In addition to working within the orphanages and children’s centres within Marrakech, we also travelled to remote villages within the mountains where living standards were much more basic and the people here were in much greater need of resources, having just an old brick building with concrete floor and a plastic garden table and chairs to sit at. These villages were full of children and these children were significantly different to those from within Marrakech. These children were much more patient; they wanted to try and communicate with you and to play games that you were organising. You could see just how appreciative both the children and their parents were for both the time and resources you were providing the community and upon leaving they sang us a song as a sign of their appreciation.

We also worked closely with a street kids project, where once a week we would meet in a park with a group of boys and their older mentors and just talk and play games with them (with the help of our coordinator who was able to translate). Again, these boys were not necessarily homeless, but were forced to spend most of their time on the street either trying to find ways to earn money to take back home or just to kill some time as they had no one at home to look after them during the day. These boys were just delighted at the opportunity to get together, talk and play games in a big group.

I found it extremely difficult to work on all of these projects, as you get to see firsthand just how little these children have, however to my surprise, the hardest project I worked on whilst out in Marrakech was working with the homeless on a feeding programme.

As it was Ramadan, the feeding project was organised a little different to usual. Instead of making food packages to hand out in the streets, we all met at a building where we prepared soups, bread, dates, pastries and drinks on large tables. At half past 7, around one hundred homeless people entered the building and sat down alongside each other, ready to pray and break fast together, including us within their prayer to say thanks for all that we had done for them. Once fast was broken, our job was to walk around the room ensuring any water bottles were re filled. As you reached over to get the bottle you would often get a hand reach out to yours to say thank you. This was by far one of the most emotional moments of my trip, as I realised although lacking toys and pretty clothes, at least the children in the orphanages were well looked after. They were safe and they had food. These people before me however, they had nothing; no home, no food, no safe place to sleep at night. They were just so grateful that we had put our money together to provide them with food and water, the things that we take very much for granted. Following the meal, all the volunteers got together, and with just two big buckets of luke warm water and a few rags proceeded to wash up.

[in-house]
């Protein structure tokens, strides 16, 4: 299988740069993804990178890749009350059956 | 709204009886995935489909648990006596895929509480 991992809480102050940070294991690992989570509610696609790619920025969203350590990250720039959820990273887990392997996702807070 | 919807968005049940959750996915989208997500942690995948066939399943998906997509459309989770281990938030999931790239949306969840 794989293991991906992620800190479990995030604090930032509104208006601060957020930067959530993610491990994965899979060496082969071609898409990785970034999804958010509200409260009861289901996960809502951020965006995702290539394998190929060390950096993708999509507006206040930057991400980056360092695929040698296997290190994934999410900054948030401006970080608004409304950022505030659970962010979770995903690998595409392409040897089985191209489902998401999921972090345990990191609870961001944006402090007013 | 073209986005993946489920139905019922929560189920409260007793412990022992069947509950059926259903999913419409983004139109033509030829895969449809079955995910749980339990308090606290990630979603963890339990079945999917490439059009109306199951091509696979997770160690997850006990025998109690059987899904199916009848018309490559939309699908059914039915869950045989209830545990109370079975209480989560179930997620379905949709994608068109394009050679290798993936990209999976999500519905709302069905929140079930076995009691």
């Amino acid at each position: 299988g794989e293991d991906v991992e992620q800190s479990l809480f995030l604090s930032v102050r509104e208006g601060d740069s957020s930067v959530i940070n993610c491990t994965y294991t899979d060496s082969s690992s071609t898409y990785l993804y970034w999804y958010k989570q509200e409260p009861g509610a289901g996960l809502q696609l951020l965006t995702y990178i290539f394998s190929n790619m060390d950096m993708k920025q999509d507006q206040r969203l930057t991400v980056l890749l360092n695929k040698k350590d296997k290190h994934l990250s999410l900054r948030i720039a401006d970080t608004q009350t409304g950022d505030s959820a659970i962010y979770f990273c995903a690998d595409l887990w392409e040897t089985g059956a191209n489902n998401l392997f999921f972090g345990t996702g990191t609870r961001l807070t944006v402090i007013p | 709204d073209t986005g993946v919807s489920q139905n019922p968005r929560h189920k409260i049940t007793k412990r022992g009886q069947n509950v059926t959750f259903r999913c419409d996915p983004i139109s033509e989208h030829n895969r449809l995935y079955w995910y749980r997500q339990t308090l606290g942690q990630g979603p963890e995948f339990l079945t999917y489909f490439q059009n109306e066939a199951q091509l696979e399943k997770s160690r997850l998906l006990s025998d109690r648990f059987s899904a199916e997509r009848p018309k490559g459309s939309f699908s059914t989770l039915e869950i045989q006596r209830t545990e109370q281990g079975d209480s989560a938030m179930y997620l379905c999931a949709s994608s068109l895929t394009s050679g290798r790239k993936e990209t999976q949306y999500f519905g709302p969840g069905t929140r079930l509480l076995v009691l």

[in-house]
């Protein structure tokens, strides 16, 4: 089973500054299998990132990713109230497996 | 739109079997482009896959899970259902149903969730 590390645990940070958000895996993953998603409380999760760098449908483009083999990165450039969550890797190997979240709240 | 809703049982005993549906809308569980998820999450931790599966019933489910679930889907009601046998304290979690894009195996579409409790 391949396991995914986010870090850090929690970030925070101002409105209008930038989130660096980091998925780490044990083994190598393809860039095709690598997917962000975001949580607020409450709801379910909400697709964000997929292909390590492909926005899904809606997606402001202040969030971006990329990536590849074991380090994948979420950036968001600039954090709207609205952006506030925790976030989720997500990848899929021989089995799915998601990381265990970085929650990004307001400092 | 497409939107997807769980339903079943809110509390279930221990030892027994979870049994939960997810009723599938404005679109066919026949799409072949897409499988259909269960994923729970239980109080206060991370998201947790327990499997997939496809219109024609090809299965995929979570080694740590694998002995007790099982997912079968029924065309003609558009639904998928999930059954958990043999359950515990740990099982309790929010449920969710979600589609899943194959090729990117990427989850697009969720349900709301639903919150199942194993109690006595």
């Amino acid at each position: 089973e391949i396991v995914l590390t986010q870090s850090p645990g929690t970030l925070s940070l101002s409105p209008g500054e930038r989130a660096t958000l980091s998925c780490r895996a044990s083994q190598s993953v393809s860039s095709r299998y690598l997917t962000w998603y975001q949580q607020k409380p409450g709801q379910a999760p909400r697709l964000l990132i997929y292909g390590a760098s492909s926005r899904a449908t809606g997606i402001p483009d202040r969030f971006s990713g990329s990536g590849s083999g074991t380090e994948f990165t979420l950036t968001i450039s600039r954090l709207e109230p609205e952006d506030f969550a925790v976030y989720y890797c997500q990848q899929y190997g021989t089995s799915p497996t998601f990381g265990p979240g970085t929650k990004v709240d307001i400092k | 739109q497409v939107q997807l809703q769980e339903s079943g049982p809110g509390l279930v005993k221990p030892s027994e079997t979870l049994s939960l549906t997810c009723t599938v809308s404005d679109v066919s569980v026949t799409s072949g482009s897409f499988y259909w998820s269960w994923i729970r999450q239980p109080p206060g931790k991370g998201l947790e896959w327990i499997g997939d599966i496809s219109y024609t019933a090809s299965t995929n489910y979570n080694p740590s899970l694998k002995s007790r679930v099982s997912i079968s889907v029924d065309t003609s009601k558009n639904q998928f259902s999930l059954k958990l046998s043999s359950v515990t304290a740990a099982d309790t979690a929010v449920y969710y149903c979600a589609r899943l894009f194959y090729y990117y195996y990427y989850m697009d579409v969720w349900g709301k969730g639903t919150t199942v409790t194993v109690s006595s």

This was such a fantastic trip and I have learnt an awful lot from it, both about myself and other people. It has helped me develop my confidence, independence, interpersonal and organisational skills. It has also allowed me to learn about other cultures, religions and languages. Above all, it has allowed me to realise and appreciate just how lucky I am to have had such a wealth of opportunity in my life.

So thank you very much Eleanor Peel Trust, without your very generous contribution I would have spent every penny on getting out there and would not have been able to provide the resources they were in such desperate need of!